Met Police slammed by coroner after death of woman at Bethnal Green station
PUBLISHED: 10:37 19 February 2019
The details of a missing woman who went on to jump in front of a train went unchecked by police because they couldn't access the information, an inquest heard.
Despite Rosario Cordero-Sanz being deemed a ‘high risk’ missing person, officers were unable to check their records about her because they didn’t have tablets or a computer.
The 35-year-old, known as Charo, died of multiple injuries and blunt force trauma at Bethnal Green underground station on July 14 last year.
She was reported missing three days before after concerns for her welfare grew.
On July 13 she returned to friends who called the police which sent three special officers to see her.
But after the Met volunteers left she ran away again before jumping in front of the train.
On Monday St Pancras senior coroner, Mary Hassell, criticised the police and issued a prevention of future deaths report following Ms Cordero-Sanz’s inquest.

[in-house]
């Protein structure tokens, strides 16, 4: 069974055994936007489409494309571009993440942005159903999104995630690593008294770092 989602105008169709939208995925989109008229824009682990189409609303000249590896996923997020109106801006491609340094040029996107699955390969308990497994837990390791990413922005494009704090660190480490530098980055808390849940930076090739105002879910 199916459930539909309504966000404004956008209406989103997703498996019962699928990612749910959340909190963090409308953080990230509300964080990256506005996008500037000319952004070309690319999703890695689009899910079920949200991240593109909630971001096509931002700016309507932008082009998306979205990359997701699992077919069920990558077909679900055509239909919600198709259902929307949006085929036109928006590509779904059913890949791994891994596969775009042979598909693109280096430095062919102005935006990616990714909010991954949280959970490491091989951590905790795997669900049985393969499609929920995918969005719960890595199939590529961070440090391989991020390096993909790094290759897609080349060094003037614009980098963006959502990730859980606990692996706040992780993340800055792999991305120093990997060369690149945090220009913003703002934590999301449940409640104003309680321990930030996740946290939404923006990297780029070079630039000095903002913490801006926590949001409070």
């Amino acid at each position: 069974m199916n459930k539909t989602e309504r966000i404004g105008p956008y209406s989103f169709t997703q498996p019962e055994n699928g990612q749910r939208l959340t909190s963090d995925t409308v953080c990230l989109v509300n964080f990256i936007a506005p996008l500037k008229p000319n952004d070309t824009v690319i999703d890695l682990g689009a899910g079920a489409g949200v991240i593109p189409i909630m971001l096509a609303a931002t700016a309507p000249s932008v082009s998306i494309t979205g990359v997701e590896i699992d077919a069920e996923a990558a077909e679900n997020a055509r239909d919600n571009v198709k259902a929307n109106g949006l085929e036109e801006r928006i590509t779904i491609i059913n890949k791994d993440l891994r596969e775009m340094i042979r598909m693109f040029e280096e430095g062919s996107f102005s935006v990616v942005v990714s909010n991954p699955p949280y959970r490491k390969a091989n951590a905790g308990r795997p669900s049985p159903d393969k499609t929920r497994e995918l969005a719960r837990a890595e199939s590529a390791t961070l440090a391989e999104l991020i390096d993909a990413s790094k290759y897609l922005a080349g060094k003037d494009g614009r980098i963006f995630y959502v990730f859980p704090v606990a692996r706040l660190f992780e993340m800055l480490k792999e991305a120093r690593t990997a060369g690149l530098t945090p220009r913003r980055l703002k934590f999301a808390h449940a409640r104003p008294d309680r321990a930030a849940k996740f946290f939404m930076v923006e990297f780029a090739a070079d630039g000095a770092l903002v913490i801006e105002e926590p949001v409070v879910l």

The inquest jury heard all the officers didn’t understand much about the missing persons process with only one knowing about powers allowing police to take a person with poor mental health to a safe place.
The report states the special officers didn’t consider using a translation service to help communicate with one of Ms Cordero-Sanz’s friends, which might have revealed that she was hearing voices.
It states officers did not insist on seeing her or call for a plain clothes colleague after being told their uniforms would upset her.
And no one except the person who took the 999 call thought of getting an ambulance, the report states.
It goes on to say: “The three special police officers who attended were described as kind, and clearly demonstrated concern, but ultimately they did not know that they were dealing with a high risk missing person.
“Without tablets or a mobile data terminal, they had no means of checking.”
The jury also found the special sergeant and call operator weren’t listening to each other missing an opportunity to identify her as high risk.
Ms Hassell states: “I wonder whether this suggests a training need or whether consideration could be given to teaming special officers with regulars.”
A Met spokesman said: “Ms Cordero-Sanz’s death was tragic and untimely. Our thoughts remain with her family and loved ones.”
He added steps have been taken to improve specials’ training and supervision around missing people with individual “failings” addressed.